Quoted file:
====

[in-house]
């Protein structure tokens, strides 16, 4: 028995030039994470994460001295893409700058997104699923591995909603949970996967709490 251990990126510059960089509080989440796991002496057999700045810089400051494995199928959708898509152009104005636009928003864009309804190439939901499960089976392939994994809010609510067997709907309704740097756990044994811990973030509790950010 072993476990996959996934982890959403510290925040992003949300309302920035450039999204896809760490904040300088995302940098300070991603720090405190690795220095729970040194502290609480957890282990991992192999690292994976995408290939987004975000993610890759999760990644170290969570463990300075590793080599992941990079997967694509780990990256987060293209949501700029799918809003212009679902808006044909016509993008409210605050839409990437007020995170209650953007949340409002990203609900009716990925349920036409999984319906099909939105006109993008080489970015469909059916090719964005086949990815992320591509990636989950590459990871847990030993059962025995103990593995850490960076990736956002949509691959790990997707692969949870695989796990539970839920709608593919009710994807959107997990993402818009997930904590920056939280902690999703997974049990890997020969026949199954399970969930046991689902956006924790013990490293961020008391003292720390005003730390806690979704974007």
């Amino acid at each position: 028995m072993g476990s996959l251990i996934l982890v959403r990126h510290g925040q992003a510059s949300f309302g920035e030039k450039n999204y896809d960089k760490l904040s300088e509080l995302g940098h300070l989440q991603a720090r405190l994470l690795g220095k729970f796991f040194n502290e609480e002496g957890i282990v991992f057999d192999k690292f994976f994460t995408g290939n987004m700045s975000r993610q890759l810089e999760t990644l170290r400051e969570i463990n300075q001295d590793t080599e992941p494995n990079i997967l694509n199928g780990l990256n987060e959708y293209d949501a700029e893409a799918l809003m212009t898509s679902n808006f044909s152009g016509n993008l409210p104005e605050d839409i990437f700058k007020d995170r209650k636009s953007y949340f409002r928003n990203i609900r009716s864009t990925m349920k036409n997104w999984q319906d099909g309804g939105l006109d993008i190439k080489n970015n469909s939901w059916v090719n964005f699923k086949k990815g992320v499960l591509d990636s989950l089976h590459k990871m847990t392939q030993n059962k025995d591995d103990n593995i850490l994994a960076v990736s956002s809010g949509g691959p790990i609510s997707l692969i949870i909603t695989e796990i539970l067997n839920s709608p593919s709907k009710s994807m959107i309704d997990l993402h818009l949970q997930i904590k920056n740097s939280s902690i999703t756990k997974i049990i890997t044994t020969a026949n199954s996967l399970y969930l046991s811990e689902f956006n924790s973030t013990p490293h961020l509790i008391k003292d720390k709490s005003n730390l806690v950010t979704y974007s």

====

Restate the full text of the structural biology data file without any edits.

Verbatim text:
[in-house]
């Protein structure tokens, strides 16, 4: 028995030039994470994460001295893409700058997104699923591995909603949970996967709490 251990990126510059960089509080989440796991002496057999700045810089400051494995199928959708898509152009104005636009928003864009309804190439939901499960089976392939994994809010609510067997709907309704740097756990044994811990973030509790950010 072993476990996959996934982890959403510290925040992003949300309302920035450039999204896809760490904040300088995302940098300070991603720090405190690795220095729970040194502290609480957890282990991992192999690292994976995408290939987004975000993610890759999760990644170290969570463990300075590793080599992941990079997967694509780990990256987060293209949501700029799918809003212009679902808006044909016509993008409210605050839409990437007020995170209650953007949340409002990203609900009716990925349920036409999984319906099909939105006109993008080489970015469909059916090719964005086949990815992320591509990636989950590459990871847990030993059962025995103990593995850490960076990736956002949509691959790990997707692969949870695989796990539970839920709608593919009710994807959107997990993402818009997930904590920056939280902690999703997974049990890997020969026949199954399970969930046991689902956006924790013990490293961020008391003292720390005003730390806690979704974007």
């Amino acid at each position: 028995m072993g476990s996959l251990i996934l982890v959403r990126h510290g925040q992003a510059s949300f309302g920035e030039k450039n999204y896809d960089k760490l904040s300088e509080l995302g940098h300070l989440q991603a720090r405190l994470l690795g220095k729970f796991f040194n502290e609480e002496g957890i282990v991992f057999d192999k690292f994976f994460t995408g290939n987004m700045s975000r993610q890759l810089e999760t990644l170290r400051e969570i463990n300075q001295d590793t080599e992941p494995n990079i997967l694509n199928g780990l990256n987060e959708y293209d949501a700029e893409a799918l809003m212009t898509s679902n808006f044909s152009g016509n993008l409210p104005e605050d839409i990437f700058k007020d995170r209650k636009s953007y949340f409002r928003n990203i609900r009716s864009t990925m349920k036409n997104w999984q319906d099909g309804g939105l006109d993008i190439k080489n970015n469909s939901w059916v090719n964005f699923k086949k990815g992320v499960l591509d990636s989950l089976h590459k990871m847990t392939q030993n059962k025995d591995d103990n593995i850490l994994a960076v990736s956002s809010g949509g691959p790990i609510s997707l692969i949870i909603t695989e796990i539970l067997n839920s709608p593919s709907k009710s994807m959107i309704d997990l993402h818009l949970q997930i904590k920056n740097s939280s902690i999703t756990k997974i049990i890997t044994t020969a026949n199954s996967l399970y969930l046991s811990e689902f956006n924790s973030t013990p490293h961020l509790i008391k003292d720390k709490s005003n730390l806690v950010t979704y974007s």